Wheezer the Wire-Loose Goose Children's Fiction - Bedtime Story for Young Children, Young Readers Chapter Book
Wheezer the Wire-Loose Gooseis an orphan and a bully, who is hated by his flock. Wheezer’s egg was found on the shore and rolled into the almost full nest of a resentful mother goose. When Wheezer hatched, she pushed him out into the world. She had her own babies to care for.
Wheezer is rejected by the flock as a no good foundling. He retaliates by doing outrageous things that hurt and scare the flock. Seeing them react to his torment makes Wheezer feel powerful.
Children will identify with Wheezer’s search for self-worth, and rejoice with him as he finds it. His courage and ultimate reward have special meaning for stragglers, strugglers, and non-conformists.
Although written as a bedtime story or chapter book, Wheezer the Wire-Loose Gooseappeals to all ages. Its positive philosophy is easily understood and, when practiced, promises life-changing results.
Jane says: I wrote this story 25 years ago for my adopted children who struggled with feelings of rejection. They knew how much I loved them. I reassured them that their birth parents also loved them, but couldn't take care of them and wanted the best for them. All that love could not erase the unspoken worry that they were somehow unworthy.
I was told by a doctor that a child I wanted to adopt had severe behavior problems. The doctor advised me not to adopt this child because he had “wires loose in his brain” and would be violent his whole life. A hearing test soon showed that this child was deaf. His bad behavior had been a result of frustration at his inability to communicate. Another of my children was seriously injured by a bully when he was a teenager. He sought solace in a group of troublemakers and ended up on the wrong side of the law.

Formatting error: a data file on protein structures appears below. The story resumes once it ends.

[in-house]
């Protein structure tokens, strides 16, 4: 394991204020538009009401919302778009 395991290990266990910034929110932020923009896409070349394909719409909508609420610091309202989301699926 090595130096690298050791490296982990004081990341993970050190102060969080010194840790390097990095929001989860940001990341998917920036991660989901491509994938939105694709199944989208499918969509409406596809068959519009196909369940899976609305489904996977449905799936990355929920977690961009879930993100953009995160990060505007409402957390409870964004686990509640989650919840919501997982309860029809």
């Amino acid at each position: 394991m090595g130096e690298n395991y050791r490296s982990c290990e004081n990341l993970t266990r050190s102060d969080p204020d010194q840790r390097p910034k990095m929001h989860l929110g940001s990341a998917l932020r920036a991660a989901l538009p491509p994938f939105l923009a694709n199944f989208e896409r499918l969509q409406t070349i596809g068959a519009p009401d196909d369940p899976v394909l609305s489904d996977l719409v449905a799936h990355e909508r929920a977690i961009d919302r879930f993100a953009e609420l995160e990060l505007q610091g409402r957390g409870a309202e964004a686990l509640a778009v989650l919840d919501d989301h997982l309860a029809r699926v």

When pondering the question, "Where did my children come from?", I heard these words: "They were thoughts in the mind of God … and God’s thoughts are always GOOD." I wondered how many other “problem" children had been mistreated, misdiagnosed or misunderstood. As I meditated on the subject, Wheezer the Wire-Loose Goose appeared. Wheezer introduced himself, his flock and friends to me while I transcribed his story.
You Can't Keep It In Children's Fiction Parents Read Aloud Story for Young Children, Young Readers Chapter Book
How do we broach the subject of death without frightening our children? You Can’t Keep it In is written from a child’s perspective as she interacts with her adoring grandmother.
Nana is a belching, dancing eccentric who expresses sublime wisdom in ways children understand. Nana answers their questions while offering enlightenment and comfort. Children admire her honesty. The story includes words having to do with death (funeral, cemetery, etc.) that are unfamiliar to many children. You Can’t Keep it In assures them that one’s spirit cannot be contained. Love is eternal.
Jane says: I had an inordinate fear of death as a child—not my own, but the people I loved who protected me—my parents, grandparents, etc. This fear began at age 9 when a friend was killed while riding his bicycle. Seeing him in a casket at the funeral home was traumatic. I did not go to school for weeks, afraid that my parents would die while I was gone. This fear dissipated in time, but I remember feeling insignificant in the face of death. I did not know how to describe this overwhelming fear that was akin to panic.
My hope is that You Can't Keep It In will help ease the fears of children who struggle with the concept of death as I did.
I am the adoring Nana of 7; however, the Nana character in You Can’t Keep It In is patterned after my grandma who lived down the street from us. She was one of my best friends as a child, always there to listen and understand. Gram taught me to belch. This was in the 1950’s and ‘60’s when little girls were expected to be ladies with impeccable manners. Gram was more liberal and tolerant than most people at that time. The views learned at her kitchen table remain a huge influence in my life.